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Length regulation of multiple flagella that self-assemble from a shared pool of components

By Thomas G. Fai, Lishibanya Mohapatra, Jane Kondev, Ariel Amir

Posted 05 Oct 2018
bioRxiv DOI: 10.1101/436360 (published DOI: 10.7554/eLife.42599)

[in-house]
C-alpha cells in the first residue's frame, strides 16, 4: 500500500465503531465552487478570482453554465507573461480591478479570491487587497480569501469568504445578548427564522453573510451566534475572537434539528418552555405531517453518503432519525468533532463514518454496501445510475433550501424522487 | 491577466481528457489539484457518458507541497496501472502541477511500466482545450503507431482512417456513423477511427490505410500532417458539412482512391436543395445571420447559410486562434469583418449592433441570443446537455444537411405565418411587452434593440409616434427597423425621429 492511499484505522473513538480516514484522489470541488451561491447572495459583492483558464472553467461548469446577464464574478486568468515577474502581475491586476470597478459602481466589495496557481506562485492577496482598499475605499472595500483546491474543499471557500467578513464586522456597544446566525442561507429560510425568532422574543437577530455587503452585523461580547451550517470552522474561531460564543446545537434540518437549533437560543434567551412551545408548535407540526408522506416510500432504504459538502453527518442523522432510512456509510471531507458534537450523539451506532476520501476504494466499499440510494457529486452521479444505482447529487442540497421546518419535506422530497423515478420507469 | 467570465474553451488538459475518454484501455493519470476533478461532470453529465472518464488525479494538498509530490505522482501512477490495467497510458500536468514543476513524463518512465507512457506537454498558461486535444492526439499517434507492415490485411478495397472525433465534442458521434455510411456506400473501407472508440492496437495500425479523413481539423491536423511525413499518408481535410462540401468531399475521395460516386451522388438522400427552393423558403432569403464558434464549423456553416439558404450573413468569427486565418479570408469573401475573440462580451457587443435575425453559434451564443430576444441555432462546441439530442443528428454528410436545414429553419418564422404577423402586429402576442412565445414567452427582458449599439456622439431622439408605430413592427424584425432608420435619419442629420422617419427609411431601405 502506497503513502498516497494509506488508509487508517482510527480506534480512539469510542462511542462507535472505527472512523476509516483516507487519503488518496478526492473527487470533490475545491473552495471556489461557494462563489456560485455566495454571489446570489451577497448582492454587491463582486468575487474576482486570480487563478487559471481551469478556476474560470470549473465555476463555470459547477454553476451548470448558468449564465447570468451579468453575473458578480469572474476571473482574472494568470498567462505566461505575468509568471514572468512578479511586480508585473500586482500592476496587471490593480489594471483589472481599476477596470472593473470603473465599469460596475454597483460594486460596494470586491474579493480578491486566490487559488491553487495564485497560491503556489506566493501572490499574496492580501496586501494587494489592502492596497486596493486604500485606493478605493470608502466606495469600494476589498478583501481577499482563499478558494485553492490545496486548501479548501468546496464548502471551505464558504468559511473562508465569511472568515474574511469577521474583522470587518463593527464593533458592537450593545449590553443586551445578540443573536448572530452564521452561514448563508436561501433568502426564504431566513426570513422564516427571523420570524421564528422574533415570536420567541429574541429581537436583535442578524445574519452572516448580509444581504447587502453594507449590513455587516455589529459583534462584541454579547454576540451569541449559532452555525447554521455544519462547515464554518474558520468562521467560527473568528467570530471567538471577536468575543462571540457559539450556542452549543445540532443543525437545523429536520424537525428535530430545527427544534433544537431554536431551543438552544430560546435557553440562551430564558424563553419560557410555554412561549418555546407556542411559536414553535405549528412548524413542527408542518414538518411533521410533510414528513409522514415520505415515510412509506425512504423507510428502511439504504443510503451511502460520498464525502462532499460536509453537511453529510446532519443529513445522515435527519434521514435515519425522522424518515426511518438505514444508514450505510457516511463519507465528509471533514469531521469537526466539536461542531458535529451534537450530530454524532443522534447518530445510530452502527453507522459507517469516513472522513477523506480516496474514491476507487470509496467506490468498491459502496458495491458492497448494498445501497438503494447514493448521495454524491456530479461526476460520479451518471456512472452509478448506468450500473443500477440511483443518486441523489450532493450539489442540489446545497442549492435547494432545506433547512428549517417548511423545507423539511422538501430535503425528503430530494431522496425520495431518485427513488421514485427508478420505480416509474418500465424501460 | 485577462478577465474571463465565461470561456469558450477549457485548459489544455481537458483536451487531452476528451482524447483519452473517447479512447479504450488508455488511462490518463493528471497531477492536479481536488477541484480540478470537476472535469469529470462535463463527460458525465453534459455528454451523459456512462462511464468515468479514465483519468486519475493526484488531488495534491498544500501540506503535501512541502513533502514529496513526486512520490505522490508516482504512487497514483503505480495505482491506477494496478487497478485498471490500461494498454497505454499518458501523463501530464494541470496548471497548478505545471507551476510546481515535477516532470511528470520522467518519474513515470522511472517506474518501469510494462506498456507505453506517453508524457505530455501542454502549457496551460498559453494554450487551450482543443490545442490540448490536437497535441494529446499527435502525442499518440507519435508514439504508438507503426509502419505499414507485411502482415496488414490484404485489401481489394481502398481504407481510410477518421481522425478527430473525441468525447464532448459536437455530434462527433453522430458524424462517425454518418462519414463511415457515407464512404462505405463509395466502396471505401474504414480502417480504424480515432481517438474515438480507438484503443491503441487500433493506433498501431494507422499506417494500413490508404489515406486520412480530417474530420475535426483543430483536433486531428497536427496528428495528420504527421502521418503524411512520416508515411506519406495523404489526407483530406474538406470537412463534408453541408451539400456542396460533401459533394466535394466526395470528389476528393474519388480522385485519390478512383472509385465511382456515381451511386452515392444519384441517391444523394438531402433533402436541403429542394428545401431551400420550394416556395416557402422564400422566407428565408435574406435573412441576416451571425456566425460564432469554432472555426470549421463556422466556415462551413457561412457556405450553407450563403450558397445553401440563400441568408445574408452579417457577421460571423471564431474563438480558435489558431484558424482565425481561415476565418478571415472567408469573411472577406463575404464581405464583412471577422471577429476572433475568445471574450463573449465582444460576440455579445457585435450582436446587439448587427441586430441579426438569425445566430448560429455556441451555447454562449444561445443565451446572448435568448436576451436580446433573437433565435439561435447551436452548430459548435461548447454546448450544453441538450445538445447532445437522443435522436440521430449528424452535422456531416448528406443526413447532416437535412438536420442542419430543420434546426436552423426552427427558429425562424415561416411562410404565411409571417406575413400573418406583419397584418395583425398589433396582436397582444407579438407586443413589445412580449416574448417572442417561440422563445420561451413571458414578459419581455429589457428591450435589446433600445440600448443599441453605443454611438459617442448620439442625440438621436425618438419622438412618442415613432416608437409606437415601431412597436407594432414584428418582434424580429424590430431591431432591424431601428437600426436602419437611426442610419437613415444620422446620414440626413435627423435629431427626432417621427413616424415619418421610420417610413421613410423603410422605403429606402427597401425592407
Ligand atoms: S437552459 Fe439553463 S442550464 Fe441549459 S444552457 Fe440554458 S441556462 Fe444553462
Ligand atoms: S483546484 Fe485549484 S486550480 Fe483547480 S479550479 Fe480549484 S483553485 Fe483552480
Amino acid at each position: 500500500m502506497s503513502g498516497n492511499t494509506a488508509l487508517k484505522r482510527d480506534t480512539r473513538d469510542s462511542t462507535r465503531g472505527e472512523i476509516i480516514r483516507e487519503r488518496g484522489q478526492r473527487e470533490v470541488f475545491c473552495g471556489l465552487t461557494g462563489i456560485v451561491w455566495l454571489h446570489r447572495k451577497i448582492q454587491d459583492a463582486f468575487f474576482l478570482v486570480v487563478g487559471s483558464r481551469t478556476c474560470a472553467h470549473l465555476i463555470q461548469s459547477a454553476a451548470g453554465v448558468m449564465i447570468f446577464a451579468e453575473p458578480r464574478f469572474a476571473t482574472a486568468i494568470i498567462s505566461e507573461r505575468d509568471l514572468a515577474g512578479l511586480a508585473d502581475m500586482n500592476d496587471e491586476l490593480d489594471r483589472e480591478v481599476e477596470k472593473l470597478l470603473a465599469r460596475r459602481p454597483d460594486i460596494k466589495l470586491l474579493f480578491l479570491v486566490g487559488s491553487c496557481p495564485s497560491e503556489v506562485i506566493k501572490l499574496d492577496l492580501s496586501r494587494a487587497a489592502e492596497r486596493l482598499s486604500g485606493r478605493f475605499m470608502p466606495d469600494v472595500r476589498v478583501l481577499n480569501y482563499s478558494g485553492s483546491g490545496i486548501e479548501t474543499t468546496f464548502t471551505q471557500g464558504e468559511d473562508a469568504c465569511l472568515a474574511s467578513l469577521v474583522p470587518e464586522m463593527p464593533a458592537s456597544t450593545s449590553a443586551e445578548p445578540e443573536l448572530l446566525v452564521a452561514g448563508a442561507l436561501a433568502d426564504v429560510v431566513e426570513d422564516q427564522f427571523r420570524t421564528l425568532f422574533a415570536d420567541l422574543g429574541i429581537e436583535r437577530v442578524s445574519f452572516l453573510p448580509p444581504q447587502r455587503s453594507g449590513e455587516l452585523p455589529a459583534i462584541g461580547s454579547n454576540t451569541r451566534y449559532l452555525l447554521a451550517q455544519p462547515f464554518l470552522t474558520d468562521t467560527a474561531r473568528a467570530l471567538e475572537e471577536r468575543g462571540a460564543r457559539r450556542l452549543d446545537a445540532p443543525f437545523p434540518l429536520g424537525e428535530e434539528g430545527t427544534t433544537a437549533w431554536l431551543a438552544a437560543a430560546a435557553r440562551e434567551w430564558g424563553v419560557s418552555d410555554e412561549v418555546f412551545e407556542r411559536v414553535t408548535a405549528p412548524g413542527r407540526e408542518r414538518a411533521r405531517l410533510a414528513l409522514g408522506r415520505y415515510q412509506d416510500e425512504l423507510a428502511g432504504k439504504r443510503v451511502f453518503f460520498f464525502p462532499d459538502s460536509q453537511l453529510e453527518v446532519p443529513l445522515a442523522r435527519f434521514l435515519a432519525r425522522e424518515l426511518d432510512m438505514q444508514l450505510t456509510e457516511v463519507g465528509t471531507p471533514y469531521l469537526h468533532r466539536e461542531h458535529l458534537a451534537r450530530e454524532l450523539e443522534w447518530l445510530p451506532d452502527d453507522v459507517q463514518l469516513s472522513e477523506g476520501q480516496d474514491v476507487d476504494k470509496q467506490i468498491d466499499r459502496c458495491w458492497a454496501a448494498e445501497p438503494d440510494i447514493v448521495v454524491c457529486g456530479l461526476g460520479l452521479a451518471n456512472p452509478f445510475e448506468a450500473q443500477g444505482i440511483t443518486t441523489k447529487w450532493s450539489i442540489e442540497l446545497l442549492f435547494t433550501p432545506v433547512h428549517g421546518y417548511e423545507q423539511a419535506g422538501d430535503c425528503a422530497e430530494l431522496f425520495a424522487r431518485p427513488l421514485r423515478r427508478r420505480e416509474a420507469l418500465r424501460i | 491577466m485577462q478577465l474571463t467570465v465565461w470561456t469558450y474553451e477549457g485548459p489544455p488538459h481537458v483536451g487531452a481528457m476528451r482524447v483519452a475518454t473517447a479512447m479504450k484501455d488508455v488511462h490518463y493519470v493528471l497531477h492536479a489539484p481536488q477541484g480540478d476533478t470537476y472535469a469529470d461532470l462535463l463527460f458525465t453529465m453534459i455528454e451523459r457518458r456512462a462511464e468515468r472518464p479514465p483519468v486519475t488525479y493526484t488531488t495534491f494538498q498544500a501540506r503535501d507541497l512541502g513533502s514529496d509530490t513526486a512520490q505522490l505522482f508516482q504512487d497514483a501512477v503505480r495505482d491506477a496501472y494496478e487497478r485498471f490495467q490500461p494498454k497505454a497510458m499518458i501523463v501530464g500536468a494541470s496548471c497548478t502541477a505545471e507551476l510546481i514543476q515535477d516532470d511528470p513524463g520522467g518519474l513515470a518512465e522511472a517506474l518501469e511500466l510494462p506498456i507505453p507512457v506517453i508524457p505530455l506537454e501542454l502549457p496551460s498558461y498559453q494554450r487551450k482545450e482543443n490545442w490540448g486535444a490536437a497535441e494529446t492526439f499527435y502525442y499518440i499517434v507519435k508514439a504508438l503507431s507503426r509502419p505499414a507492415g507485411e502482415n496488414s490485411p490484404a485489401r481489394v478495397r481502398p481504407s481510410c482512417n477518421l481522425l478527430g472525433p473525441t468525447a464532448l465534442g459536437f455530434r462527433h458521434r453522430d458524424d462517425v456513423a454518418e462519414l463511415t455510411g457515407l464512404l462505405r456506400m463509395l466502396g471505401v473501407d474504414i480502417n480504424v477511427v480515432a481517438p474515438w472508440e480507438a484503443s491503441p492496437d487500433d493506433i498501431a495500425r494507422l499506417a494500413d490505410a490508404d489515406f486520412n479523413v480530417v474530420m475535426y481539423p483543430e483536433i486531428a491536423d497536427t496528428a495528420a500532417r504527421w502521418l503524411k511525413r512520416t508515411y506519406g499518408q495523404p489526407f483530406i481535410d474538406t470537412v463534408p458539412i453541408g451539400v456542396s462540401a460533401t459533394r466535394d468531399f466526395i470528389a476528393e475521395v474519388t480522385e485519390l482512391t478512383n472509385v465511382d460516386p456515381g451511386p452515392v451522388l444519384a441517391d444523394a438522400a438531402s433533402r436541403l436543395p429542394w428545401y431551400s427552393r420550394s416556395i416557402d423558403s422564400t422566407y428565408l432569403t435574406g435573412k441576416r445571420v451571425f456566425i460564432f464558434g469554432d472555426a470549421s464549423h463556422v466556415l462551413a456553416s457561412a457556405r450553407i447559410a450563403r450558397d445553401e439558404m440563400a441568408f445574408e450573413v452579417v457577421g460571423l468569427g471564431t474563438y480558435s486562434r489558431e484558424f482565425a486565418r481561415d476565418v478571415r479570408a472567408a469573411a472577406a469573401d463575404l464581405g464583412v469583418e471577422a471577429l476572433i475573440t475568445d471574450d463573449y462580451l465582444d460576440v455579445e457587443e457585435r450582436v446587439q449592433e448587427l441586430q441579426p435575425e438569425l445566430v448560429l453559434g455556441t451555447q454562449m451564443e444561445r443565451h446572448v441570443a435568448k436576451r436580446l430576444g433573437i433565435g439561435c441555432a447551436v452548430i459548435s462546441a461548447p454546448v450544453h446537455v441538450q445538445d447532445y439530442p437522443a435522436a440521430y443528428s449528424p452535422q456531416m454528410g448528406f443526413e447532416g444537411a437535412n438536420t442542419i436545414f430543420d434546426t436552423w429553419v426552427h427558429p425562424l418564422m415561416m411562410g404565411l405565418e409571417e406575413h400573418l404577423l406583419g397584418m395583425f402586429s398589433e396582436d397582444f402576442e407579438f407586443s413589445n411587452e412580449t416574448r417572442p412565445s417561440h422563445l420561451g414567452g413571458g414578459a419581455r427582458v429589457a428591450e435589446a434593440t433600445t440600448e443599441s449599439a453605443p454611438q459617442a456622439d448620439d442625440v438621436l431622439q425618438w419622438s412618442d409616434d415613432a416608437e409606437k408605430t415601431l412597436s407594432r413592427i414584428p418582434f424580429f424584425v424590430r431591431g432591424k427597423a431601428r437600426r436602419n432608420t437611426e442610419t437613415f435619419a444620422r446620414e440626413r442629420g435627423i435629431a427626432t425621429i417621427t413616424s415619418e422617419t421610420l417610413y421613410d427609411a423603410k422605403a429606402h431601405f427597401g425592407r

The single-celled green algae Chlamydomonas reinhardtii with its two flagella is a useful model organism for studying size control. Numerous experiments have shown that length control is coupled between the two flagella, and have identified motor-driven transport of tubulin to the flagellar tips as a key component. Here we consider a model of flagellar length control whose key assumption is that proteins responsible for the intraflagellar transport (IFT) of tubulin are present in limiting amounts. We show that this limiting-pool assumption leads to an inverse relationship between the rate at which a flagellum grows and its length, which has been observed experimentally. By considering models in which tubulin or IFT are shared between the two flagella, we identify coupling mechanisms capable of reproducing the experimentally observed length dynamics and rule out some of the previously proposed models. Finally, we make quantitative predictions for experiments that could differentiate between candidate models.

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